Wednesday, January 7, 2015

Chicago band Low Swans bringing captivating sound to House of Blues


Chicago electronic rock duo Low Swans has a captivating sound that demands attention, as it proves on its latest album, "The World Has No Clothes." 

Low Swans will perform Jan. 9 at the House of Blues, 329 N. Dearborn St., Chicago. King By Friday, Justin Sumler and White Radio also are on the bill.

The show starts at 7 p.m. and tickets are $13.15, available at  

I had the chance to talk to frontman Jon Scarpelli about the upcoming show.

Q - Great talking to you. Your latest release, "The World Has No Clothes," was released in November. In sitting down to make the album, what were your goals and do you think you accomplished them?

I think the first goal was to make something that pushed the electronic aspect of our sound without sacrificing the dynamic impact of the songs I was writing or a feeling of the music being live. I think the vibraphone, guitars and vocals take the electronic tracks to a place that comes off like a band more than a fully programmed arrangement... so in that regard I think we were mostly successful.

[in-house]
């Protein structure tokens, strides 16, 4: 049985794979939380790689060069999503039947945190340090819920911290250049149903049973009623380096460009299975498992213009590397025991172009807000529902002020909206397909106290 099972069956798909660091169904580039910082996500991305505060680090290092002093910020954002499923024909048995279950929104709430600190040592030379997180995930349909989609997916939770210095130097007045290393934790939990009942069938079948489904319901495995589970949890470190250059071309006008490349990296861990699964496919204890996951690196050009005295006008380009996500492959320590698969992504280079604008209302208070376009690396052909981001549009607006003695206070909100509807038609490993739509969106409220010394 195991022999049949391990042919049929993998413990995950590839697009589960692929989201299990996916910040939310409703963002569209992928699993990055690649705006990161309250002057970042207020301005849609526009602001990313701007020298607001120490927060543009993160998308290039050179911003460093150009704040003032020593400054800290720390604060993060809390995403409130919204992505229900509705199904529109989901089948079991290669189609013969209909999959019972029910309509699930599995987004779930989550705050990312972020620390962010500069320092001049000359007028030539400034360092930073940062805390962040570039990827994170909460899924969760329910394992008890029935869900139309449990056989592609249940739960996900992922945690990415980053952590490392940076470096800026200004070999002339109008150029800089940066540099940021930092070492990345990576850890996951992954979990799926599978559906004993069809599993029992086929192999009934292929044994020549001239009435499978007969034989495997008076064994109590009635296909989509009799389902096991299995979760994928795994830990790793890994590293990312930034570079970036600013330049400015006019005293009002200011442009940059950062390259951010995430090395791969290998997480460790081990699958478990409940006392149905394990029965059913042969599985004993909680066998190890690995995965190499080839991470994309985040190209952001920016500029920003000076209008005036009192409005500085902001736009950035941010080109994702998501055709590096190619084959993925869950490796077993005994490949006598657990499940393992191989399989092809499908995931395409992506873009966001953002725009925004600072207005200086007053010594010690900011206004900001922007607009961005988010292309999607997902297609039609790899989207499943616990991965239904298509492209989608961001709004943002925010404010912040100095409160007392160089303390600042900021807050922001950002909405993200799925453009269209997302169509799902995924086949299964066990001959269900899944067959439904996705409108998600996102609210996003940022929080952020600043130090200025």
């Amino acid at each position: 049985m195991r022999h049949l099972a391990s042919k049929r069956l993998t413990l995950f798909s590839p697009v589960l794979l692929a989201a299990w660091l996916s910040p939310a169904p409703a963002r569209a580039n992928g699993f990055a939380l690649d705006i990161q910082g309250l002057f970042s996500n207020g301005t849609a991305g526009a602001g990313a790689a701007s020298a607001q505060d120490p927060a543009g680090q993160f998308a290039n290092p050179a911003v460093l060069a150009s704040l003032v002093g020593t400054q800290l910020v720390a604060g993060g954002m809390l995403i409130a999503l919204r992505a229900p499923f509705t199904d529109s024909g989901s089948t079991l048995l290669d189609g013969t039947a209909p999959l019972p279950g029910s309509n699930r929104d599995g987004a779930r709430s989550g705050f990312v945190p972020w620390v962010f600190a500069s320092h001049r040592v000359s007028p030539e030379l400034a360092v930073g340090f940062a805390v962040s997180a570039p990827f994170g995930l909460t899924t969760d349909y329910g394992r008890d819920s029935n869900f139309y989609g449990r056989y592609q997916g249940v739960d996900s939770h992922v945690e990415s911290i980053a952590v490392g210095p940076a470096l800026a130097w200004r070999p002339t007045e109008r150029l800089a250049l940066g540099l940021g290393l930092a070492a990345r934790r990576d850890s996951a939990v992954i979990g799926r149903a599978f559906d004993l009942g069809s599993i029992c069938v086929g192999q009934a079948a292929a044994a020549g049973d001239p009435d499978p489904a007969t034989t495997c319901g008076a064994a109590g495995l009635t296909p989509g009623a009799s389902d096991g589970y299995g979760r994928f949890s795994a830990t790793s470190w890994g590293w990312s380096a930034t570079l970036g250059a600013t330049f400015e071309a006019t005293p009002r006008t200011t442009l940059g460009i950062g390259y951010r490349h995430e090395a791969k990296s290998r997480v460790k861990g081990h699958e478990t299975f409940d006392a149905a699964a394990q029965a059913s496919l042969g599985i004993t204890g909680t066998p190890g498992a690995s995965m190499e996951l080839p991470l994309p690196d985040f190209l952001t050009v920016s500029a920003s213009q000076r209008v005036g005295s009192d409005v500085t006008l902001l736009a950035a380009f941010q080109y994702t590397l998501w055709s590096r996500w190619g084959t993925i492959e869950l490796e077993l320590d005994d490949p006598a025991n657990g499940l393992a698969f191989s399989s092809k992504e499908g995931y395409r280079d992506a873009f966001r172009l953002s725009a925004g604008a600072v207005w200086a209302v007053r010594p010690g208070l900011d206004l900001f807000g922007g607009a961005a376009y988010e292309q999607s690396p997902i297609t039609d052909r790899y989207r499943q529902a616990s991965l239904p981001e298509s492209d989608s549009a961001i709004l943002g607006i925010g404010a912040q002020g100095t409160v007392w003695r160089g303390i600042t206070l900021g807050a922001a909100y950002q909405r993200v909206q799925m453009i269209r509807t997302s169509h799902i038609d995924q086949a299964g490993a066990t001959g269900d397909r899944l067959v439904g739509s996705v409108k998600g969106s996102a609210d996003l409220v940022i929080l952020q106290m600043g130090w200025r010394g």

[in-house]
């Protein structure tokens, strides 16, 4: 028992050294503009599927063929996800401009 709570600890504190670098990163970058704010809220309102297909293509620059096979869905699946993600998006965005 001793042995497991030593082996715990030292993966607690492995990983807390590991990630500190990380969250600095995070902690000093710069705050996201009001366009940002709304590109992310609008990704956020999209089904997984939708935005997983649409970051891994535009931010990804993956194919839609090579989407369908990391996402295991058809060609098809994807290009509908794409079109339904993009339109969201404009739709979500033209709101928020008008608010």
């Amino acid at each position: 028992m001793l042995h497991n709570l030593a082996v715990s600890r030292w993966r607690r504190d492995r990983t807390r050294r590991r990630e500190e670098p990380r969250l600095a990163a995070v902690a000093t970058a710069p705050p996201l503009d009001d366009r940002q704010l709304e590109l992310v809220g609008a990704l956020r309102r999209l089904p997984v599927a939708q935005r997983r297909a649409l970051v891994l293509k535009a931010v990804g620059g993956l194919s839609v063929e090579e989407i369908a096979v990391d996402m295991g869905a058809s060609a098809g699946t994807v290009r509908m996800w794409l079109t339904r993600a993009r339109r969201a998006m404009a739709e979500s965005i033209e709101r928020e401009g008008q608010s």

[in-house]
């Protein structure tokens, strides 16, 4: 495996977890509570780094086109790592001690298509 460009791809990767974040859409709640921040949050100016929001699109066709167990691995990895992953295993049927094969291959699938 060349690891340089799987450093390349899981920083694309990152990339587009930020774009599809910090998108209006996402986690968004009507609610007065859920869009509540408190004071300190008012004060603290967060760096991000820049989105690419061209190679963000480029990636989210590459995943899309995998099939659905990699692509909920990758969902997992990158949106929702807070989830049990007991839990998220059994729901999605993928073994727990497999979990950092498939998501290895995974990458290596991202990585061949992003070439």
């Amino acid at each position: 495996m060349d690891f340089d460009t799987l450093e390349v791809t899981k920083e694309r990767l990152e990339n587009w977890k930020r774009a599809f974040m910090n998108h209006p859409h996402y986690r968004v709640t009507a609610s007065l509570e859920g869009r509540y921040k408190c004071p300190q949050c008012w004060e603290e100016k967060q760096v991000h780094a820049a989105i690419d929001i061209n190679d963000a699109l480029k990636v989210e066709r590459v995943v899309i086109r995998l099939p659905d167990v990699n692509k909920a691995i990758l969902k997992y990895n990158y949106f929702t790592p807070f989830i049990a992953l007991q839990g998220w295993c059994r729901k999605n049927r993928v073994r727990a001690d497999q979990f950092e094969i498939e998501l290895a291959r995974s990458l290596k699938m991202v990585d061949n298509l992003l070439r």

Another thing was more about production and sonic quality. I have generally taken a somewhat off the cuff approach to producing the songs.

Tons of first take stuff, rough around the edges and spontaneous. This record was intentionally poured over and cleaned up over the course of the year it took to produce.

Not to suck the life out of it, but to me it was a matter of the songs translating the best they could to the audience. We had a lot to say lyrically and musically and made sure that no technical short comings would get in the way of what we wanted to get across.